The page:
The aim of this project is twofold. First, there is an aim to better understand how the dying person, family and staff experience the space and place in which and dying occur. Second, there is a methodological aim to explore how co-design can be used to examine central concepts further in order to develop interventions. These goals will be achieved through addressing central research questions, such as: ”How is space and place related to central concepts of importance in death and dying?” and ”How can design tools (e.g. visual triggers and participatory workshops) be utilized to explore these central concepts and demands further?”
There is a lack of research on the experience of settings for dying and death, particularly, from a place-centered perspective rather than as a physical space. Even less attention has been paid to how such settings can support death and dying being understood as a meaningful experience, in line with one’s own life and history. However, recent reviews and research on health care design more generally found a growing body of robust studies indicating that the physical care environment can reduce stress and promote well-being. This doctoral project will use the integration of design to engage the dying person, staff and families in joint processes and interventions in these settings.
The intersection between death as a difficult personal experience, the need for a more widespread knowledge of palliative care and its relation to space and place in EoL care represents a research gap. As a way to approach this gap, this project is theoretically and methodologically influenced Bate’s and Robert’s Experience-based Co-design. Bate and Robert point to the limits of the concept “patient-centredness” in being able to adequately drive the changes required in designing all aspects of today’s health care system, arguing that whereas “the traditional mindset” places patients in a passive role, based on listening and responding to ideas generated by others, proactive influence which challenges this hierarchy is instead a key to change.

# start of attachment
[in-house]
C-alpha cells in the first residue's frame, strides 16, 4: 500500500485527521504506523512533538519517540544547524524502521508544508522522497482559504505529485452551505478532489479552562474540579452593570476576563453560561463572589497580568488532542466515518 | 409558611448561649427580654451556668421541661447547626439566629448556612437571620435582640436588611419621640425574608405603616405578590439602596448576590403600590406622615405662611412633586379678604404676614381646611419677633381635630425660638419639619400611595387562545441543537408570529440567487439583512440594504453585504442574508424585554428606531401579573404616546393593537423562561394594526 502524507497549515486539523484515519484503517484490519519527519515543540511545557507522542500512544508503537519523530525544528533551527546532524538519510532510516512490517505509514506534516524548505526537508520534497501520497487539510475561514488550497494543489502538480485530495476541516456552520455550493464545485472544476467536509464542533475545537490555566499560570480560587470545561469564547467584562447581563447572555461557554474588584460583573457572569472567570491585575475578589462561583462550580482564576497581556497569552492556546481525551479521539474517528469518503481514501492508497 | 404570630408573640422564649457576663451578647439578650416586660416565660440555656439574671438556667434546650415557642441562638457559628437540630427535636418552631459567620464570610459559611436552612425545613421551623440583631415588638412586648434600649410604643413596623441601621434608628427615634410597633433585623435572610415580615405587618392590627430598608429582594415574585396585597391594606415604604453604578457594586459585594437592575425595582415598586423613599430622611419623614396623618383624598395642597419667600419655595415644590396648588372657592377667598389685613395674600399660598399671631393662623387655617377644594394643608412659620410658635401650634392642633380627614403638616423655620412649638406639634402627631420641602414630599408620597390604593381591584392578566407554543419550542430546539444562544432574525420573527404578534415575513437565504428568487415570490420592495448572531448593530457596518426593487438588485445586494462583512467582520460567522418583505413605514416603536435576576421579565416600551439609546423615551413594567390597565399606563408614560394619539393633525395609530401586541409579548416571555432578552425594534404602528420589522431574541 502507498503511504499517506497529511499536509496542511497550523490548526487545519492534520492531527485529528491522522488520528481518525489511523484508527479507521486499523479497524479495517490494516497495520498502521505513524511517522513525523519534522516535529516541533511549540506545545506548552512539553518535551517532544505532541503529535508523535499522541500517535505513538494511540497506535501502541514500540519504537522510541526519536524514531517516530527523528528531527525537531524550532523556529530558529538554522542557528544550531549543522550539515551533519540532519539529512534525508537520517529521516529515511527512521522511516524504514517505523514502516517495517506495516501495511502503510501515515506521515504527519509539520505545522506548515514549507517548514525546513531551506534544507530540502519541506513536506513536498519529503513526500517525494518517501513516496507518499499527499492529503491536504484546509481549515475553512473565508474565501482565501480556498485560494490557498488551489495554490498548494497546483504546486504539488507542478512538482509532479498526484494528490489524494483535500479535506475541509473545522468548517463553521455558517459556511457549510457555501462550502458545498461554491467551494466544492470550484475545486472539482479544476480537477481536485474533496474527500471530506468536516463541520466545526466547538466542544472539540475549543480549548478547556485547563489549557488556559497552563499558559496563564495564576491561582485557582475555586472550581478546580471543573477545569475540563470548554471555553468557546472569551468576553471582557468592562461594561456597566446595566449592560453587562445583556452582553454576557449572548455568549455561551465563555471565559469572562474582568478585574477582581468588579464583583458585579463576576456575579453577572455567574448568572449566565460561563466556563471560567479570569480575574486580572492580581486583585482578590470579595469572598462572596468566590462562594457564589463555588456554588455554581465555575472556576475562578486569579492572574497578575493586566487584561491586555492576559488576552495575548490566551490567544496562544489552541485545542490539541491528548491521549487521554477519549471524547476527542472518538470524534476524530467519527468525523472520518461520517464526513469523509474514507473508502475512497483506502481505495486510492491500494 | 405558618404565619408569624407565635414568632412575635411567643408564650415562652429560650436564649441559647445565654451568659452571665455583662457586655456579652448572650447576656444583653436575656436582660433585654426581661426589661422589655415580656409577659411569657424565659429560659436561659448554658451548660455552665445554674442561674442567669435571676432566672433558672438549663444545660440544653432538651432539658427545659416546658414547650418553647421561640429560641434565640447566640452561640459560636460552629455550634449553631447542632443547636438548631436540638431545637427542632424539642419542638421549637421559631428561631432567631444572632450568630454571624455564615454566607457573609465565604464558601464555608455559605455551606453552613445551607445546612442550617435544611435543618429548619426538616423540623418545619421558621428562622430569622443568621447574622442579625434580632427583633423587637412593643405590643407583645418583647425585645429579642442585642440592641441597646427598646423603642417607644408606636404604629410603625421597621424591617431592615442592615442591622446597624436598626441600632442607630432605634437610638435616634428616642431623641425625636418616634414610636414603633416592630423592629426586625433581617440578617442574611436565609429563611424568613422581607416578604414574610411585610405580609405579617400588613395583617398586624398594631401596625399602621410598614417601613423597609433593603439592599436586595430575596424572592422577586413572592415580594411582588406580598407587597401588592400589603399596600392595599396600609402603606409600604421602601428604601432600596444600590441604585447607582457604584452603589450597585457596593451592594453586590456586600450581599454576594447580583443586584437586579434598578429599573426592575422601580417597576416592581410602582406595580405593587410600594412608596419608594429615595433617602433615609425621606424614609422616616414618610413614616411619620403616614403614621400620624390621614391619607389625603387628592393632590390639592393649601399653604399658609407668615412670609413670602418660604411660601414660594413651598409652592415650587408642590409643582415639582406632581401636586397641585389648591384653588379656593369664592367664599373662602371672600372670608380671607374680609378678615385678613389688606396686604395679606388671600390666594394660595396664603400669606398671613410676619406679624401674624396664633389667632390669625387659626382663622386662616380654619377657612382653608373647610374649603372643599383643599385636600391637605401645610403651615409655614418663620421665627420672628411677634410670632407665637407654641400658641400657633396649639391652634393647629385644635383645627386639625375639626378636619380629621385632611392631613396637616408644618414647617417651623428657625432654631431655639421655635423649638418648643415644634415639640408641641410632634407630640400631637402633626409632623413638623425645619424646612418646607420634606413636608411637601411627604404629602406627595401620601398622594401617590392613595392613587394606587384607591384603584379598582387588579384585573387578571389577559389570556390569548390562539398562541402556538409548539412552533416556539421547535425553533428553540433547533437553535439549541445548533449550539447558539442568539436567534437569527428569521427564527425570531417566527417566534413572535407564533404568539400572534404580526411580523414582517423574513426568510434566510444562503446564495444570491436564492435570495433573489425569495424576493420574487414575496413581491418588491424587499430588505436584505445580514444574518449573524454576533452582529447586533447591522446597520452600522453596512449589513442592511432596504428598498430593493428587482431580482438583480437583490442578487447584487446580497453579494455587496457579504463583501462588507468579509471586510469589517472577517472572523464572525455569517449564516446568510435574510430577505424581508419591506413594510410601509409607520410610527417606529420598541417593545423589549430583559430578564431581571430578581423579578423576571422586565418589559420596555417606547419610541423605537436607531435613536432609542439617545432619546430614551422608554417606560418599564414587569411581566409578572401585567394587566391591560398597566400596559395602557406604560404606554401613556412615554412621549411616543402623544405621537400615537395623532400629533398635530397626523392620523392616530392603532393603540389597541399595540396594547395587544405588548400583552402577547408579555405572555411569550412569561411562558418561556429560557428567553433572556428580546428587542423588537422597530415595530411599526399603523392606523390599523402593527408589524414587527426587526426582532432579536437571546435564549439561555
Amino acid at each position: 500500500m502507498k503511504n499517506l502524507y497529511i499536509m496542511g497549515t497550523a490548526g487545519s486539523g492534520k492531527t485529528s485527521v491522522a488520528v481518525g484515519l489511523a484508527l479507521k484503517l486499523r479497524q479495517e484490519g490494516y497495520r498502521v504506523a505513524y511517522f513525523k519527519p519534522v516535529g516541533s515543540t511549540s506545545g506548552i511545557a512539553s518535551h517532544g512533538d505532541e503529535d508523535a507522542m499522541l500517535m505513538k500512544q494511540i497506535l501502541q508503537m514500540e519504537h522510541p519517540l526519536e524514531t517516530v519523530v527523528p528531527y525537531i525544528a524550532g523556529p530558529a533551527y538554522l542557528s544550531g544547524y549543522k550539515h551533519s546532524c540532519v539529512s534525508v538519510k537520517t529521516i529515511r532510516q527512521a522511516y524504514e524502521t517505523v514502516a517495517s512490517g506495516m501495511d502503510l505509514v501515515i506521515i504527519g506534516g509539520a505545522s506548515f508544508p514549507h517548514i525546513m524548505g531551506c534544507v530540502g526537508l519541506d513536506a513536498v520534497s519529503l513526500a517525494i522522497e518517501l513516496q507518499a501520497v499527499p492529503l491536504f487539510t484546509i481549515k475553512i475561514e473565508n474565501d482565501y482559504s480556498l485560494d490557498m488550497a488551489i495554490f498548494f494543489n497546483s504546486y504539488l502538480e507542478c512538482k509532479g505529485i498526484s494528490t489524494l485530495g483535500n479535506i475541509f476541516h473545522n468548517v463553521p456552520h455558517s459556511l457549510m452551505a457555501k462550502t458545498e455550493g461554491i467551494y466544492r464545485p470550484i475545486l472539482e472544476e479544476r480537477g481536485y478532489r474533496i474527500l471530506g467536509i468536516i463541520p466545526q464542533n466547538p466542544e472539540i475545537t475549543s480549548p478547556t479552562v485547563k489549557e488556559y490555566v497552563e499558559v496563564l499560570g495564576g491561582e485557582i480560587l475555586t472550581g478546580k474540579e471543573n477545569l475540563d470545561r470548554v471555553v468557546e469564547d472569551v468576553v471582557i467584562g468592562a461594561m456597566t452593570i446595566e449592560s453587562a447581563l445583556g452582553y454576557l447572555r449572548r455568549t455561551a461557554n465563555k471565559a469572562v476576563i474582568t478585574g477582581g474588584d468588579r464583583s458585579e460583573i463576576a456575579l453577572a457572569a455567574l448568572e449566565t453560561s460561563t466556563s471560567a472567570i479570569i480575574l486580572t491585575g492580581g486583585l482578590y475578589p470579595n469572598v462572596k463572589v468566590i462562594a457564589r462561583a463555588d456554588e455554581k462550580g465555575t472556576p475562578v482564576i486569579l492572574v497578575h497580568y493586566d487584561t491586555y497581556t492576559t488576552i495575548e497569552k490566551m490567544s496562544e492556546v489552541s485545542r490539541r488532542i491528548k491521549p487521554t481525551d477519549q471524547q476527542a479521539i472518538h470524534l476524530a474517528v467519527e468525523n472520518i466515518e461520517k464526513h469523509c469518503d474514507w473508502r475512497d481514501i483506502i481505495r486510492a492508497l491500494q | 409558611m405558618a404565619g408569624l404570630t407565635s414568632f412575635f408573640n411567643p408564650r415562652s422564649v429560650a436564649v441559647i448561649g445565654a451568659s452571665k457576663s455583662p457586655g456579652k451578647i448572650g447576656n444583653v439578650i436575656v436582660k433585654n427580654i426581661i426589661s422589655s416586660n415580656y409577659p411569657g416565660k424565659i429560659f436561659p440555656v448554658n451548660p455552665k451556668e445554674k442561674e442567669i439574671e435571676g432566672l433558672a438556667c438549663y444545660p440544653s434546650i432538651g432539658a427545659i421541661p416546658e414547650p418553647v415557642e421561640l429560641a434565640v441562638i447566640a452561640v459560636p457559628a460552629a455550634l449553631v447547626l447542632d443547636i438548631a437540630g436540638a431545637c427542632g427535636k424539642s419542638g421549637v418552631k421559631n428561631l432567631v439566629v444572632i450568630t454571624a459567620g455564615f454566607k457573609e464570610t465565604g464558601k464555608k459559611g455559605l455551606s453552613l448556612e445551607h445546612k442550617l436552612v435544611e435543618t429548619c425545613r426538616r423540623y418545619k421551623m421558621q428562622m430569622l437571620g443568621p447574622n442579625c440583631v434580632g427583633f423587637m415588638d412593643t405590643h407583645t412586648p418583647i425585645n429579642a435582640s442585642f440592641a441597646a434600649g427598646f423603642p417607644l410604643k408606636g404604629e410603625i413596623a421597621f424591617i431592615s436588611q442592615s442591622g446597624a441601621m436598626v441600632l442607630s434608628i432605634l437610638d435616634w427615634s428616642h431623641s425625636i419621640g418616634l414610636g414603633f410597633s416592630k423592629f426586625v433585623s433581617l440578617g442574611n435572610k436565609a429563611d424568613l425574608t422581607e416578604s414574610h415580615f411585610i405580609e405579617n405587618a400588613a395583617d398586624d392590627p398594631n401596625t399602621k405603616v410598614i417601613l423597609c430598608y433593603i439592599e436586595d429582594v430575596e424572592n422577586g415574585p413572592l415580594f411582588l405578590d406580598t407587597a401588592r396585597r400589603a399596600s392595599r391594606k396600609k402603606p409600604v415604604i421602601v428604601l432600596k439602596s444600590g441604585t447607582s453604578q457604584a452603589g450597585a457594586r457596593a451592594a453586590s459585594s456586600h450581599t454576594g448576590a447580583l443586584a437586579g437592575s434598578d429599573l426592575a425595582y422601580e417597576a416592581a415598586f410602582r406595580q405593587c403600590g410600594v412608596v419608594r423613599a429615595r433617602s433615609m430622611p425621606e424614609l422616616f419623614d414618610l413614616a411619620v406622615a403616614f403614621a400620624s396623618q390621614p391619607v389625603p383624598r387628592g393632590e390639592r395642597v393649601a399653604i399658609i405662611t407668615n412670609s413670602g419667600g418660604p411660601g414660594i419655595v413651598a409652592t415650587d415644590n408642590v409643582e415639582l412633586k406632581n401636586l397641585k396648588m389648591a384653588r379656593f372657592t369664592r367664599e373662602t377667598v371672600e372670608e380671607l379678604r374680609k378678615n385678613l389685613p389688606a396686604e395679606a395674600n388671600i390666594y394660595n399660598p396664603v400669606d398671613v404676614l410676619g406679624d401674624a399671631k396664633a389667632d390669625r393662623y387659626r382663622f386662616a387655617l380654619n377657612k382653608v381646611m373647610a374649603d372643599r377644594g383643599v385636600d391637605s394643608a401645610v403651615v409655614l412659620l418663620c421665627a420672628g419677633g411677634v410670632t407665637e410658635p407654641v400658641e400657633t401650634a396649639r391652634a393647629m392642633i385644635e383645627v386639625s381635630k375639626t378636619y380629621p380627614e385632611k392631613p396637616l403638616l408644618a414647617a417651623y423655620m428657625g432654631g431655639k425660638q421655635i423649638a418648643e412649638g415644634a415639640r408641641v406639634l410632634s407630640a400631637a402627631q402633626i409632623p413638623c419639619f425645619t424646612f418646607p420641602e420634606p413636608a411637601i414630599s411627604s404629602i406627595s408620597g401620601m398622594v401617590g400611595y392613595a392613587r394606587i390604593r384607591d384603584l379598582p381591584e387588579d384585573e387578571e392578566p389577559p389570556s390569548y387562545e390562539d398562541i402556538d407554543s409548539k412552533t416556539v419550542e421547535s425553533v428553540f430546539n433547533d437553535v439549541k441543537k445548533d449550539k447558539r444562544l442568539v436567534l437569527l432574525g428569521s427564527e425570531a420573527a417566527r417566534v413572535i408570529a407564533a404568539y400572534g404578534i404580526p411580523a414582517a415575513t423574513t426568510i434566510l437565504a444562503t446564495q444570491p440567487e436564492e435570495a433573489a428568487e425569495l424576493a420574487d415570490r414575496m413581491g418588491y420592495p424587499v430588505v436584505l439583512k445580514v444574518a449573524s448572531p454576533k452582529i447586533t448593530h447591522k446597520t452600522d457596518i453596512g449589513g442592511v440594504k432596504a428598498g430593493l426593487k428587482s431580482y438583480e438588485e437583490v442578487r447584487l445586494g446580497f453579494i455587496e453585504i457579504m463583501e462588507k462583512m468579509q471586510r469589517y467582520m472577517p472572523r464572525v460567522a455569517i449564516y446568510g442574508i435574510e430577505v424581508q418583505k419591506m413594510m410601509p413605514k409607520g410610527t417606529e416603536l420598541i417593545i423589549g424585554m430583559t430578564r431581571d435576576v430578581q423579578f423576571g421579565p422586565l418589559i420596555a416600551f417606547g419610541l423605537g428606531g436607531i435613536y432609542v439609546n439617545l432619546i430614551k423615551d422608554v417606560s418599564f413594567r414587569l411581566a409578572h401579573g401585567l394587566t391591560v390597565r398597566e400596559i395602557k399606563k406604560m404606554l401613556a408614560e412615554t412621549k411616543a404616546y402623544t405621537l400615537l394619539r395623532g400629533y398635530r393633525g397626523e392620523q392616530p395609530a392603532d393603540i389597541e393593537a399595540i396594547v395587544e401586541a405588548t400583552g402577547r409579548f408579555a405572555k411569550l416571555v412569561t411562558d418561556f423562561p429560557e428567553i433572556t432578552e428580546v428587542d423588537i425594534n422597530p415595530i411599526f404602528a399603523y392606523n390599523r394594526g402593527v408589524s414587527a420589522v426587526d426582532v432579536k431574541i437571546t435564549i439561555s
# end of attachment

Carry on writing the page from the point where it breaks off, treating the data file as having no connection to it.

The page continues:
The project plan combines two lines of prior work underlying “Space and Place” into a joint concerted effort. One line of work involved collaboration with the Experience Design (ED) Group at Konstfack, Stockholm, in developing interventions to enhance the experience of space and place for death and dying. The other line consists of empirical research, financed by a one-year grant from PICK-UP (ALF SLL) investigating the experiences of space and place in settings providing EoL care from the perspectives of users, that is, the dying person, family members, and staff.
Initial descriptive and explorative data from a range of user perspectives will be generated through a variety of methods. These data will provide the basis to better understand central theoretical concepts and their releance in the EoL context and for developing specific interventions, aiming to enhance the experience of place and space in EoL for the dying person, their famly and staff. Specilazed PC facilities will function as laboratory environments to allow interaction with users in developing, testing and refining interventions, which will later (not within the scope of this doctoral project) be disseminated for controlled testing in other settings caring for dying people (e.g. residential living facilities, hospitals).
A central theoretical and methodological framework for this doctoral project is related to Experience-based Co-design, as a participatory action research approach, using narrative interviews and other means of eliciting user experience, and subsequently using these data to improve health care.
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